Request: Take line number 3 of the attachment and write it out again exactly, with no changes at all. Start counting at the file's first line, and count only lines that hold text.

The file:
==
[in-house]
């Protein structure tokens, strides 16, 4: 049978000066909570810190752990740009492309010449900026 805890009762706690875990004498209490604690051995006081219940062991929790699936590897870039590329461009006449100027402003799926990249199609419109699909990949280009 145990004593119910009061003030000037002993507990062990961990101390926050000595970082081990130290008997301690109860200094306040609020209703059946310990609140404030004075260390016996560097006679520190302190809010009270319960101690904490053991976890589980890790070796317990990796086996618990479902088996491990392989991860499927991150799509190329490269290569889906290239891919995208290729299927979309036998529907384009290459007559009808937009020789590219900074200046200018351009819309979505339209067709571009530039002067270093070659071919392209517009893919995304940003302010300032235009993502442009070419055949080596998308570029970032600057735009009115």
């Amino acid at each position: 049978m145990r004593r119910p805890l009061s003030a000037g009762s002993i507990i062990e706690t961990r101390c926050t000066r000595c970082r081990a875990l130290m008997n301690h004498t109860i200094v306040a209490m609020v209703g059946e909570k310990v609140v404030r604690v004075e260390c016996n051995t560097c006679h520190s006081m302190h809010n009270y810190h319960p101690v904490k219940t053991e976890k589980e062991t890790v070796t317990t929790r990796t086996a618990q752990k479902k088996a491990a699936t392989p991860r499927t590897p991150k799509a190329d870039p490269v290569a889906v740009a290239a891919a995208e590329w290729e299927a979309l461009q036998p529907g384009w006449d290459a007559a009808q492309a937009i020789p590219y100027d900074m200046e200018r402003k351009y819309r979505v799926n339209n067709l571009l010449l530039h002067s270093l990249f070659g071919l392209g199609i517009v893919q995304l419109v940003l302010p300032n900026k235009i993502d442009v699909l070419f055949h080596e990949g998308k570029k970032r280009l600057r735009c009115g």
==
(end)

């Amino acid at each position: 049978m145990r004593r119910p805890l009061s003030a000037g009762s002993i507990i062990e706690t961990r101390c926050t000066r000595c970082r081990a875990l130290m008997n301690h004498t109860i200094v306040a209490m609020v209703g059946e909570k310990v609140v404030r604690v004075e260390c016996n051995t560097c006679h520190s006081m302190h809010n009270y810190h319960p101690v904490k219940t053991e976890k589980e062991t890790v070796t317990t929790r990796t086996a618990q752990k479902k088996a491990a699936t392989p991860r499927t590897p991150k799509a190329d870039p490269v290569a889906v740009a290239a891919a995208e590329w290729e299927a979309l461009q036998p529907g384009w006449d290459a007559a009808q492309a937009i020789p590219y100027d900074m200046e200018r402003k351009y819309r979505v799926n339209n067709l571009l010449l530039h002067s270093l990249f070659g071919l392209g199609i517009v893919q995304l419109v940003l302010p300032n900026k235009i993502d442009v699909l070419f055949h080596e990949g998308k570029k970032r280009l600057r735009c009115g």